Algeria airliner feared crashed on flight from Burkina Faso
A passenger plane carrying 116 people is feared to have crashed on a flight from Burkina Faso to the Algerian capital Algiers.
Contact with the Air Algerie flight was lost over the Sahara as it crossed Mali in bad weather, officials said.
French Foreign Minister Laurent Fabius said the plane, which has 51 French citizens aboard, "probably crashed".
There have been reports of wreckage being found but they are in locations up to 400km (250 miles) apart.
However, the French military, which is leading the search operation in the desert, has not confirmed finding any remains of the plane.
Two UN helicopter crews who took part in the search also failed to locate wreckage before nightfall.
Contact with Flight AH 5017, chartered from Spanish airline Swiftair, was lost about 50 minutes after take-off from Ouagadougou, Air Algerie said.
The pilot had contacted Niger's control tower in Niamey to change course because of a sandstorm, officials say.
BBC West Africa correspondent Thomas Fessy says the route is well used by French travellers.
Speaking in Paris, Mr Fabius said: "Despite intensive search efforts no trace of the aircraft has yet been found. The plane probably crashed."
He said two French Mirage fighter planes were scouring the area.
French President Francois Hollande cancelled a planned visit overseas and said every effort was being made to find the plane.
"The search will take as long as needed," he told reporters.
Earlier, an Algerian official told Reuters that the plane had crashed, but gave no further details.
France's civil aviation body said crisis centres had been set up at airports in Paris and Marseille.
Burkina Faso authorities said the passenger list comprised 27 people from Burkina Faso, 51 French, eight Lebanese, six Algerians, two from Luxembourg, five Canadians, four Germans, one Cameroonian, one Belgian, one Egyptian, one Ukrainian, one Swiss, one Nigerian and one Malian.
The six crew members are Spanish, according to the Spanish pilots' union.
UN troops in Mali say they understand the plane came down between Gao and Tessalit, the BBC's Alex Duval Smith in the Malian capital Bamako reports.
She says the search area is vast, with few roads, and there is rebel activity. Added to that, sandstorms make visibility in the Sahara poor for at least a day, she adds.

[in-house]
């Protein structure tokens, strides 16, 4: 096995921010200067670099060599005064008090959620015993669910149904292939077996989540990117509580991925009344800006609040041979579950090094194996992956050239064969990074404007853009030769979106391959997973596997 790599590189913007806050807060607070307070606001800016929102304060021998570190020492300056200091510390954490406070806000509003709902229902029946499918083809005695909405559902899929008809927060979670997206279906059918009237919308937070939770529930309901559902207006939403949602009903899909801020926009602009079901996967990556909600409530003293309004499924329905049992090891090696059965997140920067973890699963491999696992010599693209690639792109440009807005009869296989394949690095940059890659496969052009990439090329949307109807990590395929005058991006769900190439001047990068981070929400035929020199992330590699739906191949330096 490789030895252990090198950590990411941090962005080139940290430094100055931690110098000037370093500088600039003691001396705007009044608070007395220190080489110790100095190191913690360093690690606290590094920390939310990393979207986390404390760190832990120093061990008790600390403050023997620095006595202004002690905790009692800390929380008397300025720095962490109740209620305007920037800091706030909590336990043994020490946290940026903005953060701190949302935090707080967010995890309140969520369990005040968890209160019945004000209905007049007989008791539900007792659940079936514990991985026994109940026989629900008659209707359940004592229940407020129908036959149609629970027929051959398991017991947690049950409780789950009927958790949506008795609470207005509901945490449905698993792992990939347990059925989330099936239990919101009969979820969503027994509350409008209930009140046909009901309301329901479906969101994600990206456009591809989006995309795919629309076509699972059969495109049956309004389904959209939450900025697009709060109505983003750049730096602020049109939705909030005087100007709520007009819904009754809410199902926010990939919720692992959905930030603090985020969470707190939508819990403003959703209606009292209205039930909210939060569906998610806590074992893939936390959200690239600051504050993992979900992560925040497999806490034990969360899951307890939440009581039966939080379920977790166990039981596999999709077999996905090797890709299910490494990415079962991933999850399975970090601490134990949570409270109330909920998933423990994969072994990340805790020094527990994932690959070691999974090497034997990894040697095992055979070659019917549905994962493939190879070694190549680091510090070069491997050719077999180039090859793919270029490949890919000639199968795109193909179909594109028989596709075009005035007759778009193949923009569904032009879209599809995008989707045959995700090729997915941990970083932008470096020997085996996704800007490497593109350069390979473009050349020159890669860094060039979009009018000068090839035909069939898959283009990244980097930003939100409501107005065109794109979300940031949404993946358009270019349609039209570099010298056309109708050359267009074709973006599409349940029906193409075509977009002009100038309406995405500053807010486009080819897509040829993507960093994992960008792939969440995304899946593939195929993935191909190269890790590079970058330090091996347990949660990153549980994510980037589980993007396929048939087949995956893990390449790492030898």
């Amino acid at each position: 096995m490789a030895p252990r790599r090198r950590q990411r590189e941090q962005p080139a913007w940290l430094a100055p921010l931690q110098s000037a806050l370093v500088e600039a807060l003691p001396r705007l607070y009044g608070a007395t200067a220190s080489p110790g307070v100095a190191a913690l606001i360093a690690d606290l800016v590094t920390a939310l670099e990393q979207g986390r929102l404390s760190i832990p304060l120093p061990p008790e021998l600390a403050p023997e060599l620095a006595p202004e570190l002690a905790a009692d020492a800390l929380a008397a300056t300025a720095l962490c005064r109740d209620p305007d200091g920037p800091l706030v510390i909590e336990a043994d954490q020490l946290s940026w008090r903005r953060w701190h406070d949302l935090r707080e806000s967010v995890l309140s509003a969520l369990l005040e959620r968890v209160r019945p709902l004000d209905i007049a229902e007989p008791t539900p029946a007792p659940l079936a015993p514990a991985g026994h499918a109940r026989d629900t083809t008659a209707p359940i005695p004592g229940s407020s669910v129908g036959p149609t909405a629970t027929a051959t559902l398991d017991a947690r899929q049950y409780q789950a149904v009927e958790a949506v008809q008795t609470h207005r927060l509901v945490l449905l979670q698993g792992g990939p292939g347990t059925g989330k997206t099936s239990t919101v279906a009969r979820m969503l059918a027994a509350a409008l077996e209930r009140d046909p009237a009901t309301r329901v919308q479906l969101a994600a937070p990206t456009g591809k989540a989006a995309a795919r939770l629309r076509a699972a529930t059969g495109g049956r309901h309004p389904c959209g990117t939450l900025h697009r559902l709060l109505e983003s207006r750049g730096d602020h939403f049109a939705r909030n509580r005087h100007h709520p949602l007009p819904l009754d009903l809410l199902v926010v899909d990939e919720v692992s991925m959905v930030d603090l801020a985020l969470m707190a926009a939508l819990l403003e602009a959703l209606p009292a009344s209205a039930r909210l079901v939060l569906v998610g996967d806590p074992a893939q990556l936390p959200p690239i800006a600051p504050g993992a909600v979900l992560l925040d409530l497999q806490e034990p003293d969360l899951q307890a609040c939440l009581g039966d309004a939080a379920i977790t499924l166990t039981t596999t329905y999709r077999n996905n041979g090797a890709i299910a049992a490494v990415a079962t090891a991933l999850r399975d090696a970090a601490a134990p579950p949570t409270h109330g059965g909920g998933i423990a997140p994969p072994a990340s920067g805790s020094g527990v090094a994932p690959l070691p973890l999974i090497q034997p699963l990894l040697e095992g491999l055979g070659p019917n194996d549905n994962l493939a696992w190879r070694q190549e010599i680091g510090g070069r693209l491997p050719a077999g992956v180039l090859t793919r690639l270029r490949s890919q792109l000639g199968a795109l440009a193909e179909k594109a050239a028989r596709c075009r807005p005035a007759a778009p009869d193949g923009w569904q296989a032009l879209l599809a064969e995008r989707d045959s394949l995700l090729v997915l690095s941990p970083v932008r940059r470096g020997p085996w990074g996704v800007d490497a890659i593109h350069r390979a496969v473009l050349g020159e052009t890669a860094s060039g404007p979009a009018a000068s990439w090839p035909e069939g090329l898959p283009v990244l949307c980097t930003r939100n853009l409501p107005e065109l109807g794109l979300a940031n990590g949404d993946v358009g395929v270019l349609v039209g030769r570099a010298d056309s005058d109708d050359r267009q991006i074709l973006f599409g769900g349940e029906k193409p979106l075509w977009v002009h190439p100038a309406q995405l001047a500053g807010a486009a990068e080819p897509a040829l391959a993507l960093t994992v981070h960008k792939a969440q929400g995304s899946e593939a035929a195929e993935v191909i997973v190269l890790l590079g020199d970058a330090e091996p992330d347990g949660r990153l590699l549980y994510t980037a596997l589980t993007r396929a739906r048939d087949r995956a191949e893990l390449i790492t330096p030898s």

"In keeping with procedures, Air Algerie has launched its emergency plan," Air Algerie officials, quoted by APS news agency (in French), said.
Algerian Prime Minister Abdelmalek Sellal reportedly told Algerian radio: "The plane disappeared at Gao (in Mali), 500km (300 miles) from the Algerian border."
Burkina Faso Transport Minister Jean Bertin Ouedraogo said the plane sent its last message at around 01:30 GMT, asking air traffic controllers in Niger to change its route because of bad weather.
In a statement (in Spanish), Swiftair said that the aircraft was a McDonnell Douglas MD-83 and that they were unable to establish contact with it.
An Algerian official had previously told Reuters that the plane was an Airbus A320.
An unnamed Air Algerie company source, speaking to AFP news agency, said: "The plane was not far from the Algerian frontier when the crew was asked to make a detour because of poor visibility and to prevent the risk of collision with another aircraft on the Algiers-Bamako route."
"Contact was lost after the change of course."
Flight AH 5017 flies the Ouagadougou-Algiers route four times a week, AFP reported.
In February a military plane in Algeria crashed, killing 77 people on board.
The Hercules C-130 crashed into a mountain in Oum al-Bouaghi province, en route to Constantine, in bad weather conditions. Only one person on board survived.
McDonnell Douglas MD-83
- Twin rear-engine, short-medium range airliner
- More powerful version of the MD-80 type, based on earlier DC-9
- Range: 4,637km (2,881 miles)
- Capacity: 172 passengers
- First flew: 1984